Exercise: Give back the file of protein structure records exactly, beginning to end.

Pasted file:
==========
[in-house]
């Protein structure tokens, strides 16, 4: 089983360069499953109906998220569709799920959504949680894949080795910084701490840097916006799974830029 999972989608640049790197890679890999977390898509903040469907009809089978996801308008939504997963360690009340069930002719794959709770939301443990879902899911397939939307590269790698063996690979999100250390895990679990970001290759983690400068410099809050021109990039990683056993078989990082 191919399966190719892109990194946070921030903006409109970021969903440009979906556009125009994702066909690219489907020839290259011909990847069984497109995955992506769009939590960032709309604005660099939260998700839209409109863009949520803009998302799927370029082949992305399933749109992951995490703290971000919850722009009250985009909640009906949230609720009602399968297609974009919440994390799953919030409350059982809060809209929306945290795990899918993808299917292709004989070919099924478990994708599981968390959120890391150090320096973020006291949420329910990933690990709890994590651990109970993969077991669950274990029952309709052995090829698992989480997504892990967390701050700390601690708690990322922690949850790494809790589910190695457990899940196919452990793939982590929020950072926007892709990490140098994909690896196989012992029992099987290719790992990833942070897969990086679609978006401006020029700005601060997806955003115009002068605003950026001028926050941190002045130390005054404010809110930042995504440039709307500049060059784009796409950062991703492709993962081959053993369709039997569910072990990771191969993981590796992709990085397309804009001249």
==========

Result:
[in-house]
């Protein structure tokens, strides 16, 4: 089983360069499953109906998220569709799920959504949680894949080795910084701490840097916006799974830029 999972989608640049790197890679890999977390898509903040469907009809089978996801308008939504997963360690009340069930002719794959709770939301443990879902899911397939939307590269790698063996690979999100250390895990679990970001290759983690400068410099809050021109990039990683056993078989990082 191919399966190719892109990194946070921030903006409109970021969903440009979906556009125009994702066909690219489907020839290259011909990847069984497109995955992506769009939590960032709309604005660099939260998700839209409109863009949520803009998302799927370029082949992305399933749109992951995490703290971000919850722009009250985009909640009906949230609720009602399968297609974009919440994390799953919030409350059982809060809209929306945290795990899918993808299917292709004989070919099924478990994708599981968390959120890391150090320096973020006291949420329910990933690990709890994590651990109970993969077991669950274990029952309709052995090829698992989480997504892990967390701050700390601690708690990322922690949850790494809790589910190695457990899940196919452990793939982590929020950072926007892709990490140098994909690896196989012992029992099987290719790992990833942070897969990086679609978006401006020029700005601060997806955003115009002068605003950026001028926050941190002045130390005054404010809110930042995504440039709307500049060059784009796409950062991703492709993962081959053993369709039997569910072990990771191969993981590796992709990085397309804009001249």